Stoppage that brought the north to its knees
Thirty years on — The Ulster workers strike remembered

William Scholes - Irish News
May 15, 2004

William Scholes looks back to 1974 and how rising tensions in the
north resulted in an unprecedented strike that set back power
sharing by almost 30 years.

Confusing splits within unionism, concerns over the Pope's health
and an apparently ill fated experiment in power sharing – the
headlines at the start of May 1974 seem to echo those of May 2004.

But for all the similarities, these were also the days of 15-minute
gun battles between soldiers and IRA members in Crossmaglen and
deadly bomb attacks at places such as the Rose and Crown pub on
Belfast's Ormeau Road, in which six people died.

British troops, IRA gunmen and bombers and loyalist paramilitaries
were all on the streets as what would later become known as the
Troubles gathered their bloody momentum.

Against a backdrop of killings and injuries, efforts to find a
political solution had led to the creation of the Sunningdale
Agreement, which created an executive in which unionists, led by
Brian Faulkner, shared power with the SDLP, under the leadership of
Gerry Fitt, and the Alliance Party.

In addition to establishing power sharing at Stormont, Sunningdale
created an assembly and proposed setting up a council of Ireland
which, hardline unionists feared, would give the Dublin government a
direct hand in the affairs of the north.

Three strands of unionism opposed to both Faulkner's pro-power-
sharing leadership and Sunningdale, joined forces to form the United
Ulster Unionist Council (UUUC).

The UUUC represented the Official, Vanguard and Democratic Unionist
parties – led by Harry West, William Craig and Ian Paisley
respectively – as well as the Orange Order and believed the majority
of unionists were opposed to power sharing.

An opportunity to test this view came less than two months after the
Faulkner/Fitt executive had been formed on January 1 1974 with the
calling of a general election on February 28.

It was a resounding victory for the UUUC, with its representatives
winning 11 of 12 seats.

Armed with this bolstered mandate and determined to bring down the
executive, UUUC member John (now Lord) Laird proposed a motion
calling for the rejection of Sunningdale.

Mr Faulkner put forward a counter motion, with the date for the
debate set as May 14.

At the start of May power station workers had gone on strike in a
dispute over pay.

The stoppage had a crippling effect on Northern Ireland industry,
including the temporary closure of Harland and Wolff, Shorts and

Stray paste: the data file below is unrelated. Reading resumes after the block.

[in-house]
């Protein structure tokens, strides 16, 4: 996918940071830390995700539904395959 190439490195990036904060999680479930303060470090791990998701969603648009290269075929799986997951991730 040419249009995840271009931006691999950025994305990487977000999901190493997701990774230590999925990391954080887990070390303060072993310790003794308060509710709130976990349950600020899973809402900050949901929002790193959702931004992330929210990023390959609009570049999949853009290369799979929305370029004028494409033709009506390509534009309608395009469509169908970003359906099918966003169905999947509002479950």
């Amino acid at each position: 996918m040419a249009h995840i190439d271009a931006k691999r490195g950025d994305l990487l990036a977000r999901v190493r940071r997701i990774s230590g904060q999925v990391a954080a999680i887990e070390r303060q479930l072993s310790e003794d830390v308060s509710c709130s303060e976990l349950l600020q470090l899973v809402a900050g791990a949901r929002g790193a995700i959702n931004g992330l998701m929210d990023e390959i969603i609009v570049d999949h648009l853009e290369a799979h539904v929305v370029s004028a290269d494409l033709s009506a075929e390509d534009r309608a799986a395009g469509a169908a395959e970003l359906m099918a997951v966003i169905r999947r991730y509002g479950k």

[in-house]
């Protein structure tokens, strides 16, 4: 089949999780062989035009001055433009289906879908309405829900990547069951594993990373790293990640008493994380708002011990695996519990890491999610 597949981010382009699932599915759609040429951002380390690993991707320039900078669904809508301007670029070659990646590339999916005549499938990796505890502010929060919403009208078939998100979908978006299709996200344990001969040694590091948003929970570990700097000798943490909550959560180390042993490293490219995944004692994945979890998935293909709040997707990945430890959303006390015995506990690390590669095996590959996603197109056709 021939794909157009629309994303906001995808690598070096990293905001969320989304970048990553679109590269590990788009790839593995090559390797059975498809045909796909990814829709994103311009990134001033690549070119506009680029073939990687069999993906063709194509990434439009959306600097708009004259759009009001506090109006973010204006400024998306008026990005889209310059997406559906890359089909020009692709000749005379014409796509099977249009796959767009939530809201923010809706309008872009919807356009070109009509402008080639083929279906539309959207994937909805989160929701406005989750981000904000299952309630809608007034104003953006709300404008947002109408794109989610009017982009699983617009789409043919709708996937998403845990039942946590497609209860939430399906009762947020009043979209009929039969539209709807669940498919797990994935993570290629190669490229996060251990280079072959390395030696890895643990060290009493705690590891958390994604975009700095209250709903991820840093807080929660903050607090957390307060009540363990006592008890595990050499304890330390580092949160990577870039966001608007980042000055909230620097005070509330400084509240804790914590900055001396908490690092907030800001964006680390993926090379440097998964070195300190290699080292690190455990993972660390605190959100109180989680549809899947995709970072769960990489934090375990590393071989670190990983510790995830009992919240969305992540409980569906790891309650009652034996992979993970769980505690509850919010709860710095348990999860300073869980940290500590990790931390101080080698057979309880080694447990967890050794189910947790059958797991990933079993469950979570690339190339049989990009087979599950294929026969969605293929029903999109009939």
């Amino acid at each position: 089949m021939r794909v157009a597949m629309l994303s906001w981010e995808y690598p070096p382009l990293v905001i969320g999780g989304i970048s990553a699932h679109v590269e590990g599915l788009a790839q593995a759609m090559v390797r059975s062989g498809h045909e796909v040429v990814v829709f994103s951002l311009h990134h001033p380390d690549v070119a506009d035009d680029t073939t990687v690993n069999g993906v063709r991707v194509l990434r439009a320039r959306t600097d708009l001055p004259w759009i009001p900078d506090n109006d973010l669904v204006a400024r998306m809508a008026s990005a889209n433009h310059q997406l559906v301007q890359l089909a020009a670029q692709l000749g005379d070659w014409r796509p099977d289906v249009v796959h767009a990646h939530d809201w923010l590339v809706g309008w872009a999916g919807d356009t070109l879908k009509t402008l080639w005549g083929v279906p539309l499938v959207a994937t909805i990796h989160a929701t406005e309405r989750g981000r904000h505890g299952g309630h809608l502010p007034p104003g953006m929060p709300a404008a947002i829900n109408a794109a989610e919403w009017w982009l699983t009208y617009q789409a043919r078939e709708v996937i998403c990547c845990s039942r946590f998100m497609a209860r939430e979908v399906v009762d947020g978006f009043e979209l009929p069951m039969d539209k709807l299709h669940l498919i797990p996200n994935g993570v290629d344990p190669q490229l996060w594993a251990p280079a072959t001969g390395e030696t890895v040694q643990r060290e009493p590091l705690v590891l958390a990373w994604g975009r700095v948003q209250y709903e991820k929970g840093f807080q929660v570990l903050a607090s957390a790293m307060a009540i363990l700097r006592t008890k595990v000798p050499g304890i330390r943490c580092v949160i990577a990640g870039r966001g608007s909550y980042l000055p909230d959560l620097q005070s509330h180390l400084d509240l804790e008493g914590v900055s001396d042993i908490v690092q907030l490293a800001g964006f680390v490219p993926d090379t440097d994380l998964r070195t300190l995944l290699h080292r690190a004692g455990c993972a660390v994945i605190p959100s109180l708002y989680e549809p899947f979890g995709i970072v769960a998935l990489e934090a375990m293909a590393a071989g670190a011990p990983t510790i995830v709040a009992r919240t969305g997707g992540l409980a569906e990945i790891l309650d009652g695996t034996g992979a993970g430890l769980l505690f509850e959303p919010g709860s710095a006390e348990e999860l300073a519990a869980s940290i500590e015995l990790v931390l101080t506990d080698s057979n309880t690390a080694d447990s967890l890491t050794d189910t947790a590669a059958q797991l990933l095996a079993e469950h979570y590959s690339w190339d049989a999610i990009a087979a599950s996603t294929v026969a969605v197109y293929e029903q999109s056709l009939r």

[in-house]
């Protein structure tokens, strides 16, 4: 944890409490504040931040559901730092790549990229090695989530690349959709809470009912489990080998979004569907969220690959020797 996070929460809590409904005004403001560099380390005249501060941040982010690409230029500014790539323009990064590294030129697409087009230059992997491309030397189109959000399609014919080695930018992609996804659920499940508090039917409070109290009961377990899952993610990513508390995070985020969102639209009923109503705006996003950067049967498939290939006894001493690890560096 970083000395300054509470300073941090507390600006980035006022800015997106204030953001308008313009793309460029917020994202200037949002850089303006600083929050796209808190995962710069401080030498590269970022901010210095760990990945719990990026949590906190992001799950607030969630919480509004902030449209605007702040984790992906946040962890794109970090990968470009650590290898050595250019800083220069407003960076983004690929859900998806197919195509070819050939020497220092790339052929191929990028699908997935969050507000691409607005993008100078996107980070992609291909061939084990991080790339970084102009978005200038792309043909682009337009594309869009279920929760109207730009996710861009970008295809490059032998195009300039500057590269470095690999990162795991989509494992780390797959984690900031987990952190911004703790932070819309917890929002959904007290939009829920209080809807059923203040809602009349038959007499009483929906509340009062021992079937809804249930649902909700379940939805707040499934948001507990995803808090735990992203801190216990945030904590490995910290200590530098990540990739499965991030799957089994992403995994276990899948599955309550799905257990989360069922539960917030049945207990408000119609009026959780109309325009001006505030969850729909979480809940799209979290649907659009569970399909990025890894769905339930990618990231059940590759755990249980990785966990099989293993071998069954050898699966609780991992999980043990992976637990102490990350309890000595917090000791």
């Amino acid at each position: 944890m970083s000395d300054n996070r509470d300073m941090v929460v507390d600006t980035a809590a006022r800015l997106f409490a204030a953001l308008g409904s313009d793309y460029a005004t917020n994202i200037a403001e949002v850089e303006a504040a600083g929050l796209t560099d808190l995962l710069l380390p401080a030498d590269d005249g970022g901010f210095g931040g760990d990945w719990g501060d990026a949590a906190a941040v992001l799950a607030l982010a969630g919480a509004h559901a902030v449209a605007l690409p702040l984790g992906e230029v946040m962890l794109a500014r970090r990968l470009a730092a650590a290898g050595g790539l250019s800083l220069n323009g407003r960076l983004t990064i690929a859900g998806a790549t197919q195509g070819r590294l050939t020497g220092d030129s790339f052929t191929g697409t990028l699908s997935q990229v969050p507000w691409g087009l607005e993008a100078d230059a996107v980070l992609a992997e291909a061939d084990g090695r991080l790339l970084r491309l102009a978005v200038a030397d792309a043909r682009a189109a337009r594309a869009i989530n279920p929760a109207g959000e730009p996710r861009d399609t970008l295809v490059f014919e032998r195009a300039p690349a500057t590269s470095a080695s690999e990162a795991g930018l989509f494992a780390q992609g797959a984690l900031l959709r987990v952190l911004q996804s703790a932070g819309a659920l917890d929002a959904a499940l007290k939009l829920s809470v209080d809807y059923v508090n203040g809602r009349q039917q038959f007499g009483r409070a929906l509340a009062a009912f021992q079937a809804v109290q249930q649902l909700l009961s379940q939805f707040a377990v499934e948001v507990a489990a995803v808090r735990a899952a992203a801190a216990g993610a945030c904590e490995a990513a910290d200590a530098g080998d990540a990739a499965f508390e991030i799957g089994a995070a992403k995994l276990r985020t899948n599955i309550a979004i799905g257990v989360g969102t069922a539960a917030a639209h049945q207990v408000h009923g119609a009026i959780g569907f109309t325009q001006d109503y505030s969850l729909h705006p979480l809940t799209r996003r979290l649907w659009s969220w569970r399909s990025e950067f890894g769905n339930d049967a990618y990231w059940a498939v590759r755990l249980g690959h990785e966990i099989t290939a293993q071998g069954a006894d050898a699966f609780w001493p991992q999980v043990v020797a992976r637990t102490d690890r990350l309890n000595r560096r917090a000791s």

"I think we have walked to the brink, looked over and come back just
in time," an employer, little knowing what lay ahead, said after the
strike had been settled.

As the day of the crucial vote drew near, it looked as if the
executive parties of Mr Faulkner, Mr Fitt and Alliance leader Oliver
Napier would be able to muster a total of 45 votes compared to 31
votes for the anti-executive UUUC.

On the Saturday before the vote, May 11, a warning from a group
calling itself the Ulster Workers' Council (UWC) was tucked away in
the news stories.

The UWC said it would call a "full-scale strike" if the assembly
approved Sunningdale.

"The UWC, the successor of the Loyalist Association of Workers,
which organised political strikes in the past, claims to have
300,000 members," the Irish News reported.

Tensions, already high, increased when Vanguard leader Mr Craig said
that the spate of sectarian murders in the north
was "understandable" and "excusable", a view that led the Irish News
leader writer to be visited "by feelings of contempt".

By May 14 the stage was set for the opening act of a battle of
nerves that eventually brought the north to its knees, bringing the
Sunningdale experiment to an end and setting back power sharing by
almost 30 years.


Derry Journal

UDA Target McGuinness
Friday 14th May 2004

REPUBLICANS IN Derry say they are 'seriously concerned' that loyalists are on the verge of carrying out an attack in the Bogside-Brandywell area and that the target could be a leading republican - possibly even Martin McGuinness.

Their fears follow further sightings of leading loyalists acting suspiciously in various parts of the Bogside and Brandywell.

One source has confirmed that a leading loyalist was spotted twice in one day in the street where Martin McGuinness lives.

At Easter Sinn Fein said they were concerned that a leading loyalist had been seen acting suspiciously in the Bogside and warned people to be vigilant.

These concerns increased this week after up to four loyalists were seen travelling in two cars in the Bogside/Brandywell area.